Blue Blaze just got its green light.
With a building permit now in hand, Blue Blaze Brewing has released drawings of its plans for its 8,000-square-foot warehouse at 528 S. Turner Ave, beside the Savona Mill. As it stands today, the nondescript building is relatively empty; but in the months between now and a late spring or early summer opening, co-founders Craig Nunn and Sven Giersmann, as well as head brewer Steve Turner, will be quite busy.
Outside, the industrial building will gain character through a wood awning over the entrance (with a silo coming in later, when they have a need for more grain). Large windows will be installed on both sides of the building, with the street side looking into the 15-barrel brewhouse and a row of fermenters.
Inside, plans call for beer garden-style tables and seating for around 125 between the main level and a new mezzanine. Behind the bar will be 22 taps (two of them nitro) pouring a variety of beers, with Blue Blaze putting its own spin on American, German and English styles. Core beers will include an altbier, amber, milk stout, black IPA and Dortmunder lager, with more than 10 additional recipes on top of those. Most of Blue Blaze’s beers will fall below 6.5 percent ABV.
In neighborhoods like South End and NoDa, it’s all too easy to visit several breweries in a matter of hours. Here in Charlotte’s “West End,” however, that’s not the case.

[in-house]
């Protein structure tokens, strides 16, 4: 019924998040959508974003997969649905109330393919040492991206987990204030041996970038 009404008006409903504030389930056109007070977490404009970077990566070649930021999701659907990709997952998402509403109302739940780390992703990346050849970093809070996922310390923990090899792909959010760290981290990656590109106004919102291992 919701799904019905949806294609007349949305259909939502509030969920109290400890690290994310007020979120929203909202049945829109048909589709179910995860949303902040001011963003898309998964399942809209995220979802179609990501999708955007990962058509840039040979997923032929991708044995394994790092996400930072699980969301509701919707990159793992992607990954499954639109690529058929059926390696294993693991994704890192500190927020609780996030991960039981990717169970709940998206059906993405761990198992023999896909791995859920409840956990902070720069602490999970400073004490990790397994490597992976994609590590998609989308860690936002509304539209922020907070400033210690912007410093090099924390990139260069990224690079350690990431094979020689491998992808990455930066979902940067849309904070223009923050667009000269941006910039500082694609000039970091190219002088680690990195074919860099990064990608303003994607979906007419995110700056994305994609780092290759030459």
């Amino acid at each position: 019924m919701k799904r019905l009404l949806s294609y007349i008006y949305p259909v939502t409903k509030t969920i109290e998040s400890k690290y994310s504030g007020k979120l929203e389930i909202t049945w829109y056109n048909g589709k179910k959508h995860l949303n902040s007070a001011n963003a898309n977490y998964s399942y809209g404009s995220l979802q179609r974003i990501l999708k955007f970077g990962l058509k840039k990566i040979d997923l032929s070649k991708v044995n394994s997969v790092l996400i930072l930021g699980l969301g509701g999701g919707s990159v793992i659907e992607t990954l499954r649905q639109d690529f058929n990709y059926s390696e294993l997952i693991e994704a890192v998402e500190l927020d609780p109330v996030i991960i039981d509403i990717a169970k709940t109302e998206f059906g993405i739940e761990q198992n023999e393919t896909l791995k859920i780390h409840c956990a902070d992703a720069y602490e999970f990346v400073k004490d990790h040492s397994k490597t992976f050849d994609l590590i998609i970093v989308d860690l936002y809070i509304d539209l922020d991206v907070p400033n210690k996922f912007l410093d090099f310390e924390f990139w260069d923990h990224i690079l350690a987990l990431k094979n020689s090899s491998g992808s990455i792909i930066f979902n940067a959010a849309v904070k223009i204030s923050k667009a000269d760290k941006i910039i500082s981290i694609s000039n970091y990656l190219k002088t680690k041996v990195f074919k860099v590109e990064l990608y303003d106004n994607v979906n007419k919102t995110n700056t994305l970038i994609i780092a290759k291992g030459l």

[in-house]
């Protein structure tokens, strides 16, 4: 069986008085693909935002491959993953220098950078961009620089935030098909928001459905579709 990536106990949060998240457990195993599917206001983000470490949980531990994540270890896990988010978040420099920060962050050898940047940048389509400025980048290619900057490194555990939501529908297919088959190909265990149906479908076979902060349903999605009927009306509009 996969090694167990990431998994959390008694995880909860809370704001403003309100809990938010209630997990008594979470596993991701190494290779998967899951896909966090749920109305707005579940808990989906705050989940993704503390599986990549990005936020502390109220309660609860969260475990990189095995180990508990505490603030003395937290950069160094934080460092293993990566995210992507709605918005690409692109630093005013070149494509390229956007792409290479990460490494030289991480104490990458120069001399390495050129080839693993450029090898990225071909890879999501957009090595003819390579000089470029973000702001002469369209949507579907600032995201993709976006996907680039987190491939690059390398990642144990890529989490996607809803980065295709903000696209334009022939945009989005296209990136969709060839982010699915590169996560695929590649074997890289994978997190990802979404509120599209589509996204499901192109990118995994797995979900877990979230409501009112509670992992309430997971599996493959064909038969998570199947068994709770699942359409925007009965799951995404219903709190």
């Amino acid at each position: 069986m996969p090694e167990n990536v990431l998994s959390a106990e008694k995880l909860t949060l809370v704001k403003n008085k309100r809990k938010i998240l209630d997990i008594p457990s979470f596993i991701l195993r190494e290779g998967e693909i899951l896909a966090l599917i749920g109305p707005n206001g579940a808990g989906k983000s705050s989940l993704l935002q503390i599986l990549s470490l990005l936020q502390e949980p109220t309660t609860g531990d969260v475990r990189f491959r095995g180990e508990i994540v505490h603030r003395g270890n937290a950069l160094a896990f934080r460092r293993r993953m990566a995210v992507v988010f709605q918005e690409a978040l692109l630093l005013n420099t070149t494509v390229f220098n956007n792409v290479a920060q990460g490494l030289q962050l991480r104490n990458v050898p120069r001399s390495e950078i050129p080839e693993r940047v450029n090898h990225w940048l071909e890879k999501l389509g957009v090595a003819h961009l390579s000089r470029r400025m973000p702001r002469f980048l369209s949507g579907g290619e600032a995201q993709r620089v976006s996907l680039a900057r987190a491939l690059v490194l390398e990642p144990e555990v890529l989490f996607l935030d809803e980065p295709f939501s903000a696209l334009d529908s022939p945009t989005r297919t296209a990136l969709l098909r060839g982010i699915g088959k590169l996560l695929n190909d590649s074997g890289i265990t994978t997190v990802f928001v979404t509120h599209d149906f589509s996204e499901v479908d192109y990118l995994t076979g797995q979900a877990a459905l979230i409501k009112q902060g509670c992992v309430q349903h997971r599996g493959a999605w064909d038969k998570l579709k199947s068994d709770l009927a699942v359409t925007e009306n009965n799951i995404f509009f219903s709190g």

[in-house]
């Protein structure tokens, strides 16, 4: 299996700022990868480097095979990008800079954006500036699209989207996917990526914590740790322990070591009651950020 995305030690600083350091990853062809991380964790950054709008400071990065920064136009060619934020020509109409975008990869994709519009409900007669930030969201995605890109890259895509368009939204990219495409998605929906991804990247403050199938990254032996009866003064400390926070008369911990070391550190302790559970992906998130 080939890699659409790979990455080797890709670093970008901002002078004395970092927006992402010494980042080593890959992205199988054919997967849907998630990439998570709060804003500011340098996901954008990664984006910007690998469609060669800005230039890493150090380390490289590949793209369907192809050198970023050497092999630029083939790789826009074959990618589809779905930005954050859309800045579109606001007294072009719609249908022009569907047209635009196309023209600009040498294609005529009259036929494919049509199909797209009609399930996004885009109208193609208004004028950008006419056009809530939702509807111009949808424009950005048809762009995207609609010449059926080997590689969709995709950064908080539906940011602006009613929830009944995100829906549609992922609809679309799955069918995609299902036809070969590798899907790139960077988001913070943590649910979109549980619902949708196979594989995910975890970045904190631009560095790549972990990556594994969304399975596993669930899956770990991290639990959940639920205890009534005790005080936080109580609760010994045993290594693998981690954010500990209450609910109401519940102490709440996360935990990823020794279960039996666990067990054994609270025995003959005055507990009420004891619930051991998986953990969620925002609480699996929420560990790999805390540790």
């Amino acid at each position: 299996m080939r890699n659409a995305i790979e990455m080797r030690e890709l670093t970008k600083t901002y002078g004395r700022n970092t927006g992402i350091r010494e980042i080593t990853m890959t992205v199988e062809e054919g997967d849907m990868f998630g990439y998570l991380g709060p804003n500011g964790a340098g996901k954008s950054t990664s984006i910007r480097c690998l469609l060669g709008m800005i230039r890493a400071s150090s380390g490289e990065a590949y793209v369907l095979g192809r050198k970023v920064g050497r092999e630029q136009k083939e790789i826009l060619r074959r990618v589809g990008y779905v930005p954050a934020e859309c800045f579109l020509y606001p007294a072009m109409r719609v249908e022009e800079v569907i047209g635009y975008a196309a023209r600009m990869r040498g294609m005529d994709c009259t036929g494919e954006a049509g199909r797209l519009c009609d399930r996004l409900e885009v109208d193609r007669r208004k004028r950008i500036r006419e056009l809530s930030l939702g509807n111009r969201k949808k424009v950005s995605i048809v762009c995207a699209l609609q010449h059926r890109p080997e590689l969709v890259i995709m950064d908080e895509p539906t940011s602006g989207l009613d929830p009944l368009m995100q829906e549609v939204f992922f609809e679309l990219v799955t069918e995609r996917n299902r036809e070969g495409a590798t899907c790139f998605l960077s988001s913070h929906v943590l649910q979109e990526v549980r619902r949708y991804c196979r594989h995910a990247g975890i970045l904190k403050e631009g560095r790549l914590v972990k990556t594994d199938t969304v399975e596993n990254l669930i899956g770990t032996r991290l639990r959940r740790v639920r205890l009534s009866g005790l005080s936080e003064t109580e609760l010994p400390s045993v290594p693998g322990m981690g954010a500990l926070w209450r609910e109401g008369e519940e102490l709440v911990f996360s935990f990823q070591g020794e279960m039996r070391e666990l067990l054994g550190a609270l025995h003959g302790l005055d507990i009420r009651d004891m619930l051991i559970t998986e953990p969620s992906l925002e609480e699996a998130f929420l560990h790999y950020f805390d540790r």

“We know it will be a destination,” said Nunn. “People will have to want to come out this way.”
There have been instances of breweries bringing new businesses to an area, though. When The Olde Mecklenburg Brewery opened in an industrial area off of Old Pineville Rd. in 2009, it was the only real draw in that corridor. Now, the brewery is neighbors with another brewery, two distilleries and a bar, with a cidery coming soon. Many think the area surrounding NoDa Brewing’s North End brewery could see similar development.
There are also cases of breweries breathing new life into old mills. Twenty years ago, the Southend Brewery and Smokehouse played a big part in the Atherton Mill revitalization project. The developers behind the Savona Mill revitalization will use the Atherton Mill project from the 1990s as a template. Right now, the historic mill is boarded up and in need of repair.
Blue Blaze’s building isn’t in the mill itself, but they could be seen as an anchor tenant that would bring in additional tenants and businesses. And while the area lacks these complementary businesses that abound in other neighborhoods, Nunn believes the neighborhoods themselves are not so different.
“It’s NoDa 10-15 years ago. This community was looking for something to validate what they’ve done,” said Nunn, referring to the hard work put in by residents in Seversville and Wesley Heights. “We were expecting a few naysayers, but it’s been one big fat hug.”
In addition to wanting to put down roots in a welcoming neighborhood, Nunn and Giersmann also wanted to be close to a greenway. Lovers of the outdoors, they named the brewery after the blue blazes which mark side trails on the Appalachian Trail.
“We really wanted to be on the greenway,” said Nunn. “It wasn’t a requirement, but it was a really nice thing to have.”
The Stewart Creek Greenway stretches from just across the street to uptown, a span that can be walked in 15 minutes. By bike it’s even quicker, and Blue Blaze will take advantage of this by using custom Bullitt bicycles to deliver kegs.
The greenway should help Blue Blaze bring its beer to others, and hopefully it’ll help bring others to its beer, too.